Known areas for homeless camps include behind the Bowl-O-Rama plaza, in the woods off the railroad tracks that run through the city, off Arthur Brady Drive, around Pease International Tradeport and off Route 33. MacDonald said people are also known to reside in a tomb at the North Cemetery and one man with a local criminal record is known to live in "a cave" off Little Harbor Road.

Police Capt. Mike Schwartz said "any place there is some seclusion," a homeless site might crop up. "We deal with it in construction sites, abandoned buildings, abandoned vehicles and we've had people in crawl spaces," he said.

Schwartz lives "in classic suburbia" Portsmouth, he said, where neighbors recently came to him to report a person living behind their shed. He said it took "two or three times" for the person to "get the message" and relocate. The property owners didn't want to press charges.

MacDonald said some of the forest dwellers stay at the Cross Roads House homeless shelter during the winter, then move to the woods for the remainder of the year. Others sleep at the shelter at night and set up camp for drinking during the day, he said. And some, according to police, live in the woods because they were barred from the shelter.

Many have a combination of mental health and substance abuse issues, MacDonald said. A segment is looking for shelter, he said, while for most it's "sort of the lifestyle."

With that lifestyle comes thefts from parked cars and beer stolen from stores, Schwartz said. Local teens have also been known to make deals with vagrants for the purchase of alcohol, he added.

Trash left at the sites is another "disturbing" concern, MacDonald said. "I've been to areas where there were literally 500 beer cans," he said. "Some of them look like dump sites and unfortunately when they leave these campsites they don't clean up."

Fires are also a problem. Even with a wet spring there have been several this year. On April 1, workers in a control tower at Portsmouth International Airport reported seeing black smoke and an hour later, a pantless man walking barefoot along Banfield Road led officers to a brush fire at his wooded campsite.

A couple of weeks later, Police Chief Lou Ferland saw smoke coming from the woods off Route 33 and hiked in to where he found two fires burning at campsites.

Ferland extinguished the second one by grabbing a 12-pack of beer at the site and pouring it onto the fire.

By May of last year a half-dozen fires had sparked at homeless camps. "The homeless population is trying to do the best they can to survive, but unfortunately they're doing it in a manner that can be hazardous with campfires that are getting out of control," Assistant Fire Chief Steve Achilles said at the time.

Last August four fire crews worked for three hours dousing several fires started at campsites in the woods off Banfield Road. A forestry truck had to be refilled twice. A week later firefighters were called when a couch was found burning in the woods behind the Button Factory on Islington Street.

Camp sights

There are more campsites in the city than any other area community, said MacDonald, because the city offers more services for the disadvantaged. Free meals are available at the shelter as well as daily dinners at the Salvation Army. The shelter now has a dental clinic and a truck visits regularly to offer free health care.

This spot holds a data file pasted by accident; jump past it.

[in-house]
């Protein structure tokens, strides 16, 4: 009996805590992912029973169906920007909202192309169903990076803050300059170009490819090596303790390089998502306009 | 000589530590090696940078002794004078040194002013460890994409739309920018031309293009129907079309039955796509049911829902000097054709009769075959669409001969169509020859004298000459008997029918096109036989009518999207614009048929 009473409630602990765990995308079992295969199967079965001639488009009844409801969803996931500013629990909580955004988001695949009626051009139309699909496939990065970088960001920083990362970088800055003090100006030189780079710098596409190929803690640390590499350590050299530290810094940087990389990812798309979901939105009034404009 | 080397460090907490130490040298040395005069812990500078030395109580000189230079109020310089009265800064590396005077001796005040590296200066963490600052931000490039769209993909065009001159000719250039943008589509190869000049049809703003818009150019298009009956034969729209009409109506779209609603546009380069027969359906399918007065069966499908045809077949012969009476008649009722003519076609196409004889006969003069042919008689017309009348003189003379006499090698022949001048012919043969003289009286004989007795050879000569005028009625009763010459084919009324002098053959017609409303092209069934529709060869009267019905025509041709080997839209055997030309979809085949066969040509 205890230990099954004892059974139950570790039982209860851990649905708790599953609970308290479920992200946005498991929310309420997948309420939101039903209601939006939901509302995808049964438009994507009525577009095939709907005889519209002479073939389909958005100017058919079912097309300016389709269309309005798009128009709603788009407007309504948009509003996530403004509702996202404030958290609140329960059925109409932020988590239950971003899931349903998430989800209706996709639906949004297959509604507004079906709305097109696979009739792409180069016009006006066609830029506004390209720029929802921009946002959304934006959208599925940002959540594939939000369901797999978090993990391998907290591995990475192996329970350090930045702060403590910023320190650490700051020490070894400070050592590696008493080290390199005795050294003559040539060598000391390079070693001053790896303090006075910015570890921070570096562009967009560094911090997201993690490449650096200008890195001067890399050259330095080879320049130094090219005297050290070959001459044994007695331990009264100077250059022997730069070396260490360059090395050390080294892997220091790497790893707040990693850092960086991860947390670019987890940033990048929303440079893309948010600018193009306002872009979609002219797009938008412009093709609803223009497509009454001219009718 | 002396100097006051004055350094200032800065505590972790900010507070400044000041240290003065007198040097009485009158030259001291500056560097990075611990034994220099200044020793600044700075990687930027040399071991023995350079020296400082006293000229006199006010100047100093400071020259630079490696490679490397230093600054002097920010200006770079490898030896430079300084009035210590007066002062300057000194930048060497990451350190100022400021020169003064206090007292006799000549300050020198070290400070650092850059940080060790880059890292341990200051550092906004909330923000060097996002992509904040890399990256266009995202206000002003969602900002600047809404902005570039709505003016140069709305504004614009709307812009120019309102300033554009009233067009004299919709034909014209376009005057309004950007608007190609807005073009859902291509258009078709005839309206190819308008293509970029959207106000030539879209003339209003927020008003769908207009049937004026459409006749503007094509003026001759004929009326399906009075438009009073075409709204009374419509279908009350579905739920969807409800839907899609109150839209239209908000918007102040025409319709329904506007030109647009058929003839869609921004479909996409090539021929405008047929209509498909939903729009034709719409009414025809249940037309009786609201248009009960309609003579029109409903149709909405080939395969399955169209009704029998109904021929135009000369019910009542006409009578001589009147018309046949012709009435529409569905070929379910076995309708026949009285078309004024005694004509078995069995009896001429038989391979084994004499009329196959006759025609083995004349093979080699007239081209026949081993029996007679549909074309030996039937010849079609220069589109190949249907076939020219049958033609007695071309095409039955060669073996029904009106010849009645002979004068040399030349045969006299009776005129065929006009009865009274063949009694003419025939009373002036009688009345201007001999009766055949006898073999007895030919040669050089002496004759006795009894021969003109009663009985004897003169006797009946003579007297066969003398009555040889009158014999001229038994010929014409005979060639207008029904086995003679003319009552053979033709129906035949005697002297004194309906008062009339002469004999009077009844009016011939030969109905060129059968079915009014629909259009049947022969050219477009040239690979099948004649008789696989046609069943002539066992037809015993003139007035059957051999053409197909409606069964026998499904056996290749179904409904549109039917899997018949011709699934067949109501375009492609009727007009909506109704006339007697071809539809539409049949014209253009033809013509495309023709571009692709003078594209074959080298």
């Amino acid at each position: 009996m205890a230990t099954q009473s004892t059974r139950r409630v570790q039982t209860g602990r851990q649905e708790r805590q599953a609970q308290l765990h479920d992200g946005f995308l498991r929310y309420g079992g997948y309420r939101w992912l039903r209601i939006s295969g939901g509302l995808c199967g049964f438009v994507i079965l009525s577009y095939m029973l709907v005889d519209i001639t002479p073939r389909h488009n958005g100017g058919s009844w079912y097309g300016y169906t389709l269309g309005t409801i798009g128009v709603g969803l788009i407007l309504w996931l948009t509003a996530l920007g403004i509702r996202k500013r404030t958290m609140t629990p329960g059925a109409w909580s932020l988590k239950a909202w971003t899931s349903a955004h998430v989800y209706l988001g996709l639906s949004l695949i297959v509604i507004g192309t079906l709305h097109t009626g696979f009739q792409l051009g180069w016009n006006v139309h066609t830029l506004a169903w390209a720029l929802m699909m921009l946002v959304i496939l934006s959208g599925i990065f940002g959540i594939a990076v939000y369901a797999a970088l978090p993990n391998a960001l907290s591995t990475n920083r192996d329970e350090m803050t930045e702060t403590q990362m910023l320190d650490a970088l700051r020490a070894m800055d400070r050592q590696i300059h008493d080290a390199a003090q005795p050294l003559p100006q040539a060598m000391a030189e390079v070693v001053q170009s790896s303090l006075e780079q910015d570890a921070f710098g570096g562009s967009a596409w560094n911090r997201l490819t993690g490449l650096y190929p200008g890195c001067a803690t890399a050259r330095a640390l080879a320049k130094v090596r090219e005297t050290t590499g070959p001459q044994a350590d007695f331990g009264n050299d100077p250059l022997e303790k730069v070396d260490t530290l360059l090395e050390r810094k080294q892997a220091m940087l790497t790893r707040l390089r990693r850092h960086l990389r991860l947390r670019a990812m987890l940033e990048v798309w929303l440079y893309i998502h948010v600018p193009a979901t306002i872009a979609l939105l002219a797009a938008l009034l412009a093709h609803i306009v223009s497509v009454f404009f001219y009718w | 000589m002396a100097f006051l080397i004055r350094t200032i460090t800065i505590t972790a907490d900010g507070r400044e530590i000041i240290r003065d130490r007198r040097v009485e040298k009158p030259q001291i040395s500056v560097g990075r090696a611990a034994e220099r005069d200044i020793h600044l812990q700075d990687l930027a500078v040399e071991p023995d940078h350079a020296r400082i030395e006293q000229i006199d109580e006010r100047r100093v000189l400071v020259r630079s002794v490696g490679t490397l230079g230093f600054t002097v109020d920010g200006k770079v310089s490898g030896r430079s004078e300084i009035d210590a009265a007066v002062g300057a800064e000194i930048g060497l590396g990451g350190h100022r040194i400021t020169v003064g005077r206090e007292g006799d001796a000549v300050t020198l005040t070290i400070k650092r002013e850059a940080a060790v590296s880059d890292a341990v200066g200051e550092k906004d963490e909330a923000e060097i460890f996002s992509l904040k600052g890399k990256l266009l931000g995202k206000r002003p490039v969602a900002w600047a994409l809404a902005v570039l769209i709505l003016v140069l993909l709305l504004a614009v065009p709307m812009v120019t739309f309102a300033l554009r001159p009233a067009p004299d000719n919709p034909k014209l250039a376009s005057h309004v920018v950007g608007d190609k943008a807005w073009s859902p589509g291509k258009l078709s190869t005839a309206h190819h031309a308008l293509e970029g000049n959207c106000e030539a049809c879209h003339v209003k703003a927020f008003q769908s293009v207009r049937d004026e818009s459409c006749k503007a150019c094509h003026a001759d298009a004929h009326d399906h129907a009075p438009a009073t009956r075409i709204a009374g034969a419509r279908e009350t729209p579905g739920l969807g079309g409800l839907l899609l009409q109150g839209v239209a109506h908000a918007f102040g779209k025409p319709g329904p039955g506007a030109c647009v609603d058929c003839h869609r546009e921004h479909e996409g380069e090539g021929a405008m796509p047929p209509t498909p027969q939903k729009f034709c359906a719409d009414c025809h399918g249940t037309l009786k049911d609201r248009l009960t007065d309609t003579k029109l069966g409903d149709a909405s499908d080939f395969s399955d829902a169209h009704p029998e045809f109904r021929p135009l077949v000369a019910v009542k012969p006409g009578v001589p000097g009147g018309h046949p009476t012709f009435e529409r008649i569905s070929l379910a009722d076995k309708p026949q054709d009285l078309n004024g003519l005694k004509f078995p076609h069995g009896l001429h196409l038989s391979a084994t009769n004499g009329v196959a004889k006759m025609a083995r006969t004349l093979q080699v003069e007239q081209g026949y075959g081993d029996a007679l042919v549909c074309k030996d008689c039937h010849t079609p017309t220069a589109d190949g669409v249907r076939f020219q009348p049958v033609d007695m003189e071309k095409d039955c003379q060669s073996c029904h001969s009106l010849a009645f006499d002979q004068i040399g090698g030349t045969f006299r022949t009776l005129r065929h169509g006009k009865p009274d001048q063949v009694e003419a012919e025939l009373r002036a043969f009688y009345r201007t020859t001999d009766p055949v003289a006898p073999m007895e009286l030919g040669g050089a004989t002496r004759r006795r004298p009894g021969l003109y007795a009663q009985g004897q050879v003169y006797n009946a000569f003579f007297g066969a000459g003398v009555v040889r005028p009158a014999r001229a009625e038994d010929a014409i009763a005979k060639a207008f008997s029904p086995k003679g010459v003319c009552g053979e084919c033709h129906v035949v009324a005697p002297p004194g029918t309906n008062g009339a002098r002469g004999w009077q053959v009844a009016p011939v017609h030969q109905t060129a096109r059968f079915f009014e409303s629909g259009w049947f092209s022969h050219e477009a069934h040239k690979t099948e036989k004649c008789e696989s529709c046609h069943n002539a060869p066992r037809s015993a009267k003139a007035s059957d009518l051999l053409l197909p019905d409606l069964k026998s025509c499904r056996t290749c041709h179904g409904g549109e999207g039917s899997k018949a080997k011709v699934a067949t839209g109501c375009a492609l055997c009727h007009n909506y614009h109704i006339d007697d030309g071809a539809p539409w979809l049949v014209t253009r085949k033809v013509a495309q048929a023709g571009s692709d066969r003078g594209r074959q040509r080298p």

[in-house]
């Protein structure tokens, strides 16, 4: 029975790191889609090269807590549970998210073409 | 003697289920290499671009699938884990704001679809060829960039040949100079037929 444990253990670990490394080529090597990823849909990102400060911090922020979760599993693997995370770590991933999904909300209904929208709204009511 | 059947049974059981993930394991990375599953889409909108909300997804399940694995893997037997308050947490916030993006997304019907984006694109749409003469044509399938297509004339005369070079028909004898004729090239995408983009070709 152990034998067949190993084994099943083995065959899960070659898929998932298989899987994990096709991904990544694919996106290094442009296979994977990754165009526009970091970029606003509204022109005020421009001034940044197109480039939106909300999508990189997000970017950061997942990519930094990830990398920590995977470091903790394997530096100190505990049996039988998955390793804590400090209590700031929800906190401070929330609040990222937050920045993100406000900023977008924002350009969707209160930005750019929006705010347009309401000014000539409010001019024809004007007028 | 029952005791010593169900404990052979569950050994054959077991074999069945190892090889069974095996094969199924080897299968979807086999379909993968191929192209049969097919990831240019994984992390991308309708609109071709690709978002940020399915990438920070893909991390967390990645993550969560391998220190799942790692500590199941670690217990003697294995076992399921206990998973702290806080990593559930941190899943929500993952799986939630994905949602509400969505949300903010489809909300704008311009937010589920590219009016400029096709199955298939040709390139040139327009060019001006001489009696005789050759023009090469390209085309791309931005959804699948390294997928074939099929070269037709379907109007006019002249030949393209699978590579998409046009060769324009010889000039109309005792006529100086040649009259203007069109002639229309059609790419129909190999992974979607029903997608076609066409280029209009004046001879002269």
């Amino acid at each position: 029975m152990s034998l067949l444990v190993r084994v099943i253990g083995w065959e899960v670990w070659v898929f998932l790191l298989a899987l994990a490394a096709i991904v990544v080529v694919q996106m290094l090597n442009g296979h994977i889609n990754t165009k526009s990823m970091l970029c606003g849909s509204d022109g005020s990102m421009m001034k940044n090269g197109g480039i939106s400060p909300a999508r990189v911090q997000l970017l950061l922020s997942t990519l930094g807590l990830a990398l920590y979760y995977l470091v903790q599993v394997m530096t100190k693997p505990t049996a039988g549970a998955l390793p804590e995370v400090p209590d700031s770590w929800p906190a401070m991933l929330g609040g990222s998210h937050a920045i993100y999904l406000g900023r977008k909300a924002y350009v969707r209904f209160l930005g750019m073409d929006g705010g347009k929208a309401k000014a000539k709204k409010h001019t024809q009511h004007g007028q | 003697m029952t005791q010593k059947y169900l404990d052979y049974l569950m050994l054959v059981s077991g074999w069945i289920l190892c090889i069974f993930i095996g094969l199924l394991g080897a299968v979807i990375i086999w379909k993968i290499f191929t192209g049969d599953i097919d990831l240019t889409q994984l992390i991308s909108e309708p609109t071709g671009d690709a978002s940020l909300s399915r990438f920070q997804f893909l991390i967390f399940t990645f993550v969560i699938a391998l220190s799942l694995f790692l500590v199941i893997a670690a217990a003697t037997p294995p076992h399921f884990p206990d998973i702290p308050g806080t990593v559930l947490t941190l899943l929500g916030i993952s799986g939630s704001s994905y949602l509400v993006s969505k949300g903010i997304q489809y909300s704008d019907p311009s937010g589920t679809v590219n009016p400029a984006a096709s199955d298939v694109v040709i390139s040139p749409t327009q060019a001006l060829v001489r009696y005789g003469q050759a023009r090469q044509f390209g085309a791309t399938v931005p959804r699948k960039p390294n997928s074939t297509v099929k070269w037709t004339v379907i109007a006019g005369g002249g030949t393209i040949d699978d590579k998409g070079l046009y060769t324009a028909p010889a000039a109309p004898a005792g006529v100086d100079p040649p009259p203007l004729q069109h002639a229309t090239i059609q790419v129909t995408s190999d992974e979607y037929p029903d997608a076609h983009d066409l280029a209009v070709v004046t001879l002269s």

Accessing [name withheld]'s campsite requires a hike through the woods over a worn path covered with pine needles and cones. Off to the left and a smaller hike is his site, which looks like a brush pile even up close. Then there's a climb over the four-foot-tall brush-and-pallet barrier.

It's a tidy campsite with a Mongoose bicycle, a mirror on a tree, pots and pans, a radio and a solar light that [name withheld] said doesn't work. There are sundries like vitamins, bar and dish soap, shovels and a tube of muscle rub cream. He's got a tin of rolling tobacco, tennis racket and a pair of intimidating Halloween masks displayed on the roof of the shelter that he "figured would scare away the kids."

Seating includes an old office chair and a plastic chair one might set up for a yard party. He buys water by the gallons, he said, and everything is lugged in.

[name withheld] said he's lived in Portsmouth all his life, has lots of family in the area and at some point lost his job and his apartment. "Even when I had an apartment," he said, "I used to come down here and hang out."

[name withheld] said he hoped a visit by Seacoast Sunday with a police officer wasn't a prerequisite to the demolition of his site. He spent a great deal of time making it, he said.

Meanwhile he's listed on the sex offender registry as having two convictions for felonious sexual assault in 2003. His criminal history is also cited as including convictions for thefts, failing to report to police as a sex offender, simple assault, resisting arrest, reckless conduct and trespassing.

Schwartz said police bar people from camping on property primarily in response to complaints from property owners. On the other hand, he said, it can be helpful to know exactly where they all are.

MacDonald concurred. "If you do move them along", he said, "where are you moving them along to?"